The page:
Care for your car
Keeping your car in tip-top shape helps the environment.
- Get your car serviced regularly to get the best gas mileage possible.
- Keep your car tires properly inflated to increase fuel efficiency.
- Combine errands to reduce driving.
- Use cruise control on long trips to save gas.
- Consider buying a hybrid or electric vehicle when it’s time to purchase a new one.
If you often travel by air for work or pleasure, this activity may make up the biggest portion of your carbon footprint.
- Consider driving if you’re not going too far — it may release fewer greenhouse gases. Plus, who doesn’t love a good road trip ?
- Fly nonstop when possible — takeoffs and landings use more jet fuel, which means higher CO2 emissions.
Everybody needs to eat, but what we eat, and how we produce food and dispose of the waste are big contributors to your carbon footprint. But that doesn’t mean you have to say goodbye to your favorite foods forever. Making small shifts in your eating habits can make a world of difference!
Eat less meat
While veganism is the best diet for the environment, that lifestyle isn’t for everyone. Skipping meat just one day every week for a year can:
- Save 133 gallons of water per meal
- Save the equivalent in emissions as driving 348 miles in a car
Before ordering your next quarter-pound beef burger, consider:
- It takes a lot of animal feed, water and land to produce red meat.
- Cows release methane, a harmful greenhouse gas.
- Making that burger requires 425 gallons of water — that’s enough water to fill 10 bathtubs!
- It also requires a lot of energy — the same amount needed to power an iPhone for six months.
What could you eat instead? If cutting down on your meat consumption or following a plant-based, vegetarian or vegan diet appeals to you, you’re in luck! Plant-based food options are growing fast, offering everything from burgers and chicken patties to tofu and soy-based sausage to jackfruit. And, they can be pretty tasty, too!
Reduce food waste
On average, Americans waste about 40 pounds of food every year. Here are a few ways you can reduce food waste.
- Take inventory of what’s in your pantry and fridge before going to the store.
- Be smart about buying in bulk — it’s not a great deal if the food goes bad before you eat it.
- Freeze leftovers and other food when it makes sense.
- Consider composting .
Around the house
Here’s a quick review of at-home habits that reveal some ways to lend Mother Earth a helping hand.
What you eat on
- Skip paper plates and plastic tableware. Washing items by hand or in a dishwasher is more environmentally friendly.
- Buy compostable or biodegradable options if disposable dinnerware is a must.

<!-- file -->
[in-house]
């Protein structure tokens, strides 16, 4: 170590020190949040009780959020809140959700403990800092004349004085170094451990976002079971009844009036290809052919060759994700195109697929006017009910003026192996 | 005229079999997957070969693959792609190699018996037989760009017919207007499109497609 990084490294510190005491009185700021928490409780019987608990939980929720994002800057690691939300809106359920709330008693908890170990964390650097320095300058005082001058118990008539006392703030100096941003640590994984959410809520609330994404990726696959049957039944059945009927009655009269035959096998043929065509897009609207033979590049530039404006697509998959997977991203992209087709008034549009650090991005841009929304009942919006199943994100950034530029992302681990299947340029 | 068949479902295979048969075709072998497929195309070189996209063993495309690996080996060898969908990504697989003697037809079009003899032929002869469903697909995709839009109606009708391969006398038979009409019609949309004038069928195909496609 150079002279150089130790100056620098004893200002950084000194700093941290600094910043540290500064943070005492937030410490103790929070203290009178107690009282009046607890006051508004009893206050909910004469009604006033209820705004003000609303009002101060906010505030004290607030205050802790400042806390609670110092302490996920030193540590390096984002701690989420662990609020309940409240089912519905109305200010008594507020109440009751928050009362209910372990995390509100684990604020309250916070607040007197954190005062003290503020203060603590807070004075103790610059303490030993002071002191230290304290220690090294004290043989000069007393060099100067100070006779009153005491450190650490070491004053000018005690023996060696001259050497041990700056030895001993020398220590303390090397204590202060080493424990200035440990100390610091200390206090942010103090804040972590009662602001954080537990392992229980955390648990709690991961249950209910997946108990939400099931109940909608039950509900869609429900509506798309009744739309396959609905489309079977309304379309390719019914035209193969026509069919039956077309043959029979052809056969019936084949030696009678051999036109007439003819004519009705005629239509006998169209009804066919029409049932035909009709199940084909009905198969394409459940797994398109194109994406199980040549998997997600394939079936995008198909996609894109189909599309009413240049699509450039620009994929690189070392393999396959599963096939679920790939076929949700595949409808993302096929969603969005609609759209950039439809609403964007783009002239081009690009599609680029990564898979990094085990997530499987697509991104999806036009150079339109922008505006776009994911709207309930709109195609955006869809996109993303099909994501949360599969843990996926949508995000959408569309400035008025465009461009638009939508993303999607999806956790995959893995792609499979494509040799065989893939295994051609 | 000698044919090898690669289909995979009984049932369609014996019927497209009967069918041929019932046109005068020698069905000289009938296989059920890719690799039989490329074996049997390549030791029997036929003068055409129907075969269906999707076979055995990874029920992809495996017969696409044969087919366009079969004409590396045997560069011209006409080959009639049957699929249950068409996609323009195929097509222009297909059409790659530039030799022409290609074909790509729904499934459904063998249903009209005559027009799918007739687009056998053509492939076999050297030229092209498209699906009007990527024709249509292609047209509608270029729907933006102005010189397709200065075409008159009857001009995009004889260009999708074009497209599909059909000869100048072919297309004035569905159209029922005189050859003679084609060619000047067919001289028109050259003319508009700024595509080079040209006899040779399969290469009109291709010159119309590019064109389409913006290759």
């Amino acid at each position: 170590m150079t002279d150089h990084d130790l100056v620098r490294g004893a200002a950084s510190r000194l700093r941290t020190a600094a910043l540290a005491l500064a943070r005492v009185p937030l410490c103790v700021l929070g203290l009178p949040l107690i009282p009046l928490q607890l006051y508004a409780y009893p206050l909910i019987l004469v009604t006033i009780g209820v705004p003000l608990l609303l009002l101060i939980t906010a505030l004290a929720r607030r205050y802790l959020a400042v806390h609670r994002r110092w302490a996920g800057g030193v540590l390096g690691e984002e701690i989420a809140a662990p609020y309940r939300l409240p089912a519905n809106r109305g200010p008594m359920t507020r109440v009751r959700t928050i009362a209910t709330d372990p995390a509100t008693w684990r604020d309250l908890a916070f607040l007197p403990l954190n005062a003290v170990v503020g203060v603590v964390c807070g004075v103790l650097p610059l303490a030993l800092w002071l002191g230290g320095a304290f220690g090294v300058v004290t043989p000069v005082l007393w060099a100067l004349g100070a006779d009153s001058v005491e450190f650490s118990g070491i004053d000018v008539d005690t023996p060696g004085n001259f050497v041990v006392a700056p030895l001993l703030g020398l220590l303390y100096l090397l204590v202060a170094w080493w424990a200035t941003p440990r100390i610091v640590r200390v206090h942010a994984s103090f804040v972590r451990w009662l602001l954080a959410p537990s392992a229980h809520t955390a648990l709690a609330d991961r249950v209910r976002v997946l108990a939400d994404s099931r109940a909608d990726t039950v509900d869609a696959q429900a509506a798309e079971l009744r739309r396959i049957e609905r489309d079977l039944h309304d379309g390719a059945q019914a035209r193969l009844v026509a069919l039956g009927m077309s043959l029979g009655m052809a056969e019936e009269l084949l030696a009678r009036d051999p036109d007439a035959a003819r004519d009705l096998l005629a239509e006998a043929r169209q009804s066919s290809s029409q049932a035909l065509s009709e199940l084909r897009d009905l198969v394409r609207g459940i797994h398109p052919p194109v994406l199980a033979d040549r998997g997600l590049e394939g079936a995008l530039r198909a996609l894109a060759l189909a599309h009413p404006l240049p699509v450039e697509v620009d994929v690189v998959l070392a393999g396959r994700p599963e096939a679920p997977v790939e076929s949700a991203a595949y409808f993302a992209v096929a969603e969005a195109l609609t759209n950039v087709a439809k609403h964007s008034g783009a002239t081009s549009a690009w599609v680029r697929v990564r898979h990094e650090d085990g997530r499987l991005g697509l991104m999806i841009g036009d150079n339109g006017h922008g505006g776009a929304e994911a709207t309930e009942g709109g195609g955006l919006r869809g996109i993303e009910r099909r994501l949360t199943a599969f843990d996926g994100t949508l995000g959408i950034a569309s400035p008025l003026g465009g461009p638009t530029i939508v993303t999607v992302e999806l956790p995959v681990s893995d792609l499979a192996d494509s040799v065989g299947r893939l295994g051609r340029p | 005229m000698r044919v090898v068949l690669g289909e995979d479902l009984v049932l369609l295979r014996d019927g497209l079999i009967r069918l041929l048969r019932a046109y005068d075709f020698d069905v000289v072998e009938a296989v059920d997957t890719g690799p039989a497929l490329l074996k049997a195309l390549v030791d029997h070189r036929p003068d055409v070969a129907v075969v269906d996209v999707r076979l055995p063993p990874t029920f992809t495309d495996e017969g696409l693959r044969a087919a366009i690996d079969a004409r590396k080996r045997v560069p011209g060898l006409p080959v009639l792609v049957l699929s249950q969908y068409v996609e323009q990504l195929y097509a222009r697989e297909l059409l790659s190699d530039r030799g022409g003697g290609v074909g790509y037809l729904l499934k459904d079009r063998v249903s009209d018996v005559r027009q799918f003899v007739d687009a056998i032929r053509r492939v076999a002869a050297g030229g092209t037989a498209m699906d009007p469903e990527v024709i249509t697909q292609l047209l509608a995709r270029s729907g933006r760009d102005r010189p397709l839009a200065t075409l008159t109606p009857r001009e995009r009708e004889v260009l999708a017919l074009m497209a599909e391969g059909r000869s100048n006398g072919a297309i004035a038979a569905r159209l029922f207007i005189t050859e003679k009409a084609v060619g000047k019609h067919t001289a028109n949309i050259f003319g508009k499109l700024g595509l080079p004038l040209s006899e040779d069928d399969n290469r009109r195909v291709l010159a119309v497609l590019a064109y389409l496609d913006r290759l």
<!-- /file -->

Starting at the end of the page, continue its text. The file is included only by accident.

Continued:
Appliances, heat and lights
- Switch to LED lights. They use up to 85% less energy and last up to 25 times longer than incandescent lights.
- Unplug appliances, like can openers and toaster ovens, when they’re not in use.
- Shut off the lights when you leave a room.
- Purchase appliances bearing the Energy Star symbol.
Make your home more energy efficient
- Add insulation.
- Seal areas where heat and cool air can escape.
- Invest in energy-efficient doors and windows.
Switch to renewables
- Check with your local utility to see if renewable energy sources such as hydropower, wind power or solar power are available in your area.
What you buy
Simple changes to what you buy and where you buy it can help reduce your carbon footprint.
Carry reusable shopping bags
- It’s estimated that using one reusable bag for a year can replace up to 500 single-use plastic bags.
Look for a fair trade logo
- To be able to label their products as fair trade, farmers are required to improve soil and water quality, manage pests and waste, avoid using harmful chemicals, reduce their greenhouse gases and protect biodiversity.
Skip the packaging
- Plastic packaging like that used for pre-cut fruits and veggies, bakery cupcakes and frozen meals often winds up in a landfill, so challenge yourself to find alternatives.
Shop at farmers markets
- Shopping local for produce can help reduce carbon emissions since it typically costs less to transport the food. Plus, you’re supporting local farmers and putting money back into your community !
What you wear
Nearly 57% of all discarded clothing ends up in a landfill. The cheaper the clothing, the higher the cost to the environment. Try these tips to minimize your impact when you hit the stores.
Pass on fast fashion
- Purchase quality clothing you’ll wear often and that won’t wear out quickly.
Buy vintage or recycled clothes
- Scour thrift stores, consignment shops and vintage boutiques for clothes, shoes, bags and jewelry. Enjoy the thrill of the hunt!
Wash your clothes in cold water
- About 90% of the energy expended when doing laundry goes to heating the water.
- Using cold water can eliminate about 1,600 pounds of carbon dioxide a year — plus, it minimizes fading and shrinking.
Line dry your clothes
- Air-drying clothes can reduce the average household’s carbon footprint by about 1 metric ton a year! If you rent your home, make sure to review your lease to ensure you’re not breaking any rules before putting your clothes out to dry.
Americans add about 139.6 million metric tons of waste to landfills every year, with the average person producing just under 5 pounds of trash every day!